We left Sant Miquel at lunch time on Sunday, and even after a detour to make water and charge the batteries we arrived in Portinax 3 hours later. I tried out the new sail again on its own and it was giving us 4 knots in a 10 knot breeze, quite respectable.
Portinax is a larger Cala than Sant Miquel and has three beaches and hotels on each. The anchorage got busy during the day, not least with swarms of pedalos and paddle boards. We went for a snorkel and had another BBQ dinner – loving the Cobb BBQ.
Our plan is to stay here until about 5 pm on Monday before setting off for Palma. It is about 60 miles and will take 14 odd hours and we will sail over night to arrive in daylight again.
Port San Miquel is a Cala, or cove, rather than a port and I think only bears the name to distinguish it from the town of Sant Miquel which is 5 km inland. The cala is only about 700 m long and 100 – 200 m wide and gets quite crowded with boats during the day although many of them disappear as evening draws in.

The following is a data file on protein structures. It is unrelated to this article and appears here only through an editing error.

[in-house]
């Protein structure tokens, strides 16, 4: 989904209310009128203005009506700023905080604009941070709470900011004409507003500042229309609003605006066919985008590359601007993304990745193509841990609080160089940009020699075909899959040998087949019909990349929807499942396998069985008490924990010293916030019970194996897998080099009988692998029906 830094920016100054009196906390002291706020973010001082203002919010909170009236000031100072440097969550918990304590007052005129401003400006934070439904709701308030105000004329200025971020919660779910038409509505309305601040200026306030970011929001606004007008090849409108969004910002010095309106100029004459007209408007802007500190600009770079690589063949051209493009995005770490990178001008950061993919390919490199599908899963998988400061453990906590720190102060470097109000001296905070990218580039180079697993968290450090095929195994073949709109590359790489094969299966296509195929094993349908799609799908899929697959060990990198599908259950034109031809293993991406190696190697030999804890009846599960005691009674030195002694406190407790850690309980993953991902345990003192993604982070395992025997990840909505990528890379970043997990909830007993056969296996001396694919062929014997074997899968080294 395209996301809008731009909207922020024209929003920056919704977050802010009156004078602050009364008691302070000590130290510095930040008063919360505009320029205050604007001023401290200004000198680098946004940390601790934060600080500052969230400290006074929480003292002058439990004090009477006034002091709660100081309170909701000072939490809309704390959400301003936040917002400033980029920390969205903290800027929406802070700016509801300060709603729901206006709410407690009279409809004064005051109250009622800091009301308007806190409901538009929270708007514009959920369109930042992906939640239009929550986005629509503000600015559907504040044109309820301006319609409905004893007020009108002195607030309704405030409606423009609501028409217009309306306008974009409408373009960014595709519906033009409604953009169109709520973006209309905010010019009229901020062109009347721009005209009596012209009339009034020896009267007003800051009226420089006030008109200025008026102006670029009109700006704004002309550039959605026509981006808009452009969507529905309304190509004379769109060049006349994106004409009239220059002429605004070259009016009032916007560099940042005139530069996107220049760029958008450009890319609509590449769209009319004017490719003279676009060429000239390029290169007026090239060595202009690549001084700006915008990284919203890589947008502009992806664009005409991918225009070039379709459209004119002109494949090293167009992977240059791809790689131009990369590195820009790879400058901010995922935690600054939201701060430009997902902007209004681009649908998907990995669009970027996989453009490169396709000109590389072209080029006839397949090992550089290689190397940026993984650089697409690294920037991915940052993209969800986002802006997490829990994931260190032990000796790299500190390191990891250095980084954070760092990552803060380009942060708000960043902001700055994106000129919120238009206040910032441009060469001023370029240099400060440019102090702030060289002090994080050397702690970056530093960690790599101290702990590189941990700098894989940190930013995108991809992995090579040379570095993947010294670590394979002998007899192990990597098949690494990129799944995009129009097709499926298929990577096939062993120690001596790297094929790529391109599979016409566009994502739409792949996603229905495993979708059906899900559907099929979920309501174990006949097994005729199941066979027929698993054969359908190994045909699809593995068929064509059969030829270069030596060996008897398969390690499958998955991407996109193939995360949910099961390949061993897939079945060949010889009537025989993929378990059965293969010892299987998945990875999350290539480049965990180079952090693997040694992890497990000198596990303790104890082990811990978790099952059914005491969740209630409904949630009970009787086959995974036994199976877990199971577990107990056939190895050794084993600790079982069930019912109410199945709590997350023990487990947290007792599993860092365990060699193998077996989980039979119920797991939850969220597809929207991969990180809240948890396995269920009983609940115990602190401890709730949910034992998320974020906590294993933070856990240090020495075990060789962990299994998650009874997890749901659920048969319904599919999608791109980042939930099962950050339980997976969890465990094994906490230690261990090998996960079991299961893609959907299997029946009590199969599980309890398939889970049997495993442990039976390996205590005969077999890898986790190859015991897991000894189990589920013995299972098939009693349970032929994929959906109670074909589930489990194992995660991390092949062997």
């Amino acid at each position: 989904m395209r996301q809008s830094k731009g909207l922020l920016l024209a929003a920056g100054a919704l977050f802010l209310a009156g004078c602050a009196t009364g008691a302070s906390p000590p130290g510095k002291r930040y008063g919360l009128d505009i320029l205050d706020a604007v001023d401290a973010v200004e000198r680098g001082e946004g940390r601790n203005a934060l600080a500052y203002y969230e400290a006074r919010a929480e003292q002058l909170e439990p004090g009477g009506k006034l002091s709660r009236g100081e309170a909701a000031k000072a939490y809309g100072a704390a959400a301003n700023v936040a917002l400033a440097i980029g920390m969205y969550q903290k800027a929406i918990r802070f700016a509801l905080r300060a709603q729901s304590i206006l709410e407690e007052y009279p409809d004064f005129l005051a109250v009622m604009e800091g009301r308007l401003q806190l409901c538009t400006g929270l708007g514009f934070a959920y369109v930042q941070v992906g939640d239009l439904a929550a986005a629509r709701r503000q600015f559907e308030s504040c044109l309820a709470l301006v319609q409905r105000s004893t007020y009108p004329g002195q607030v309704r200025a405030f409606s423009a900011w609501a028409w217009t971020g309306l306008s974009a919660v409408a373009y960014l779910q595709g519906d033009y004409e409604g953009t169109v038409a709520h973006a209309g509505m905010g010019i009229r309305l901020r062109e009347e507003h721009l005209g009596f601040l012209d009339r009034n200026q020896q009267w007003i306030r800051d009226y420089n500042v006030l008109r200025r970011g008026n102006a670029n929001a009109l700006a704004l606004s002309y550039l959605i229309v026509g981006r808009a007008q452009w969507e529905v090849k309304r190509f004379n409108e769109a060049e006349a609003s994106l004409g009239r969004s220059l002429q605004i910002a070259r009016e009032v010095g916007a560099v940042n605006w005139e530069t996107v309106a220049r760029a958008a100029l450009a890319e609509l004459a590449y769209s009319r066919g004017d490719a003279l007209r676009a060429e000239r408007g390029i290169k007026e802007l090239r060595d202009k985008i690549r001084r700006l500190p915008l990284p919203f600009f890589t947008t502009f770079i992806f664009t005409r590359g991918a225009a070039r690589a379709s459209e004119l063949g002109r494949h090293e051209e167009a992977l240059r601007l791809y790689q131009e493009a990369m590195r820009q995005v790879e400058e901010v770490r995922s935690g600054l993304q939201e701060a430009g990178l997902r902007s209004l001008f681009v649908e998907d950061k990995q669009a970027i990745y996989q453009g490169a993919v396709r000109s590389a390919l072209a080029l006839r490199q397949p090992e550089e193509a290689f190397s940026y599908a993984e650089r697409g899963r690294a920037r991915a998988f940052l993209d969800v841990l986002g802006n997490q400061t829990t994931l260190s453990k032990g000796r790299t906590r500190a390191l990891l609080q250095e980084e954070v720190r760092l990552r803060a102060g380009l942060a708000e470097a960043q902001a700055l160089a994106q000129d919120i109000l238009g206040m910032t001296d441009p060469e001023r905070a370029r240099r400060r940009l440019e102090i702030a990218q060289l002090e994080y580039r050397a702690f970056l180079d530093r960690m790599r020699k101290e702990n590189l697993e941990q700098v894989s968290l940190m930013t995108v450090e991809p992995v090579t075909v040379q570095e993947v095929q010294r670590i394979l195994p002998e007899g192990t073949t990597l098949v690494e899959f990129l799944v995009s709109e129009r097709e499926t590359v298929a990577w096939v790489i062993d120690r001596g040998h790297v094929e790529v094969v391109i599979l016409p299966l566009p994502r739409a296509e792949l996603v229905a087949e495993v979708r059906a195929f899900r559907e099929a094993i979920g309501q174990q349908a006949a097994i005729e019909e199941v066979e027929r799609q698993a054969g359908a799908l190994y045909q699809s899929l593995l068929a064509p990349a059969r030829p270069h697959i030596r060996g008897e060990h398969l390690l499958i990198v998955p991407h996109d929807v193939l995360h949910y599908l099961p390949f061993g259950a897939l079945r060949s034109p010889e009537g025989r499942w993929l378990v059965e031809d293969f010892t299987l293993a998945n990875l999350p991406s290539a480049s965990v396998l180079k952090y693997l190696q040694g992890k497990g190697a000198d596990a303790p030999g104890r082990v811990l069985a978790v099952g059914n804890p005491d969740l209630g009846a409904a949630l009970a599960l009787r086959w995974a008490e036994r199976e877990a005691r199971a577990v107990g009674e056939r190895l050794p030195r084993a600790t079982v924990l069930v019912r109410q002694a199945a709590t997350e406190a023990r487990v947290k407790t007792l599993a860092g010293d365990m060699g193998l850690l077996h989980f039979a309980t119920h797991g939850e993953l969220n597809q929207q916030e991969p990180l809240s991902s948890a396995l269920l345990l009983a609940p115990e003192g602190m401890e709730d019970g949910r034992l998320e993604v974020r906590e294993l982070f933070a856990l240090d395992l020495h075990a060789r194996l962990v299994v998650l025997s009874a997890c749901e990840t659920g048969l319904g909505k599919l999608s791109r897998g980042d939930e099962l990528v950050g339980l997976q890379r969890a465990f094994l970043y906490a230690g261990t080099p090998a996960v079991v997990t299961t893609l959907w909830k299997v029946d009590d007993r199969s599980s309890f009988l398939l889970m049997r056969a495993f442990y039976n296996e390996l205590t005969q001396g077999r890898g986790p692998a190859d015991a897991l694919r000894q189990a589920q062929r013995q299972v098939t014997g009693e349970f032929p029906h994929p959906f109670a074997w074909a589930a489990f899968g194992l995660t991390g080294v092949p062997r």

Iain and Tracy from Escape recommended Sant Miquel and we are glad we visited. Our trip around from San Antonio on Thursday took us about 4 hours at our sedately 4 knots and just before we arrived Escape came roaring up behind us at maybe 10 knots, slowed down for a quick ‘see you later’ and then roared off again. That evening we went ashore with them and their little dog Holly for a meal in one of the beach front restaurants for a rather good seafood paella.
On Fridayķ Valeria and I took a cab up the valley to Sant Miquel which is a village which has found itself on the only road down to a picturesque holiday destination and two large hotels.
It has a couple of bars and restaurants and hotels/guest houses but otherwise is just a quite local town. Our trip was to buy some fresh fruit and veg; primarily limes to ward off scurvy, obviously, and coincidentally they are also a vital ingredient of the Caipirinha we planned as a welcome drink for Iain and Tracy when they came across for the inaugural use of our brand new Cobb BBQ.
And what an ideal bit of kit the BBQ is. It is constructed so there are no hot parts touching the outside of the BBQ which is ideal for a plastic boat. Holly has been on board Windependent a few times recently and is getting more and more confident, or ‘at home’ as Valeria calls it and took herself off for a wander round the entire deck as we ate, to coos of “I want a dog!” from Valeria.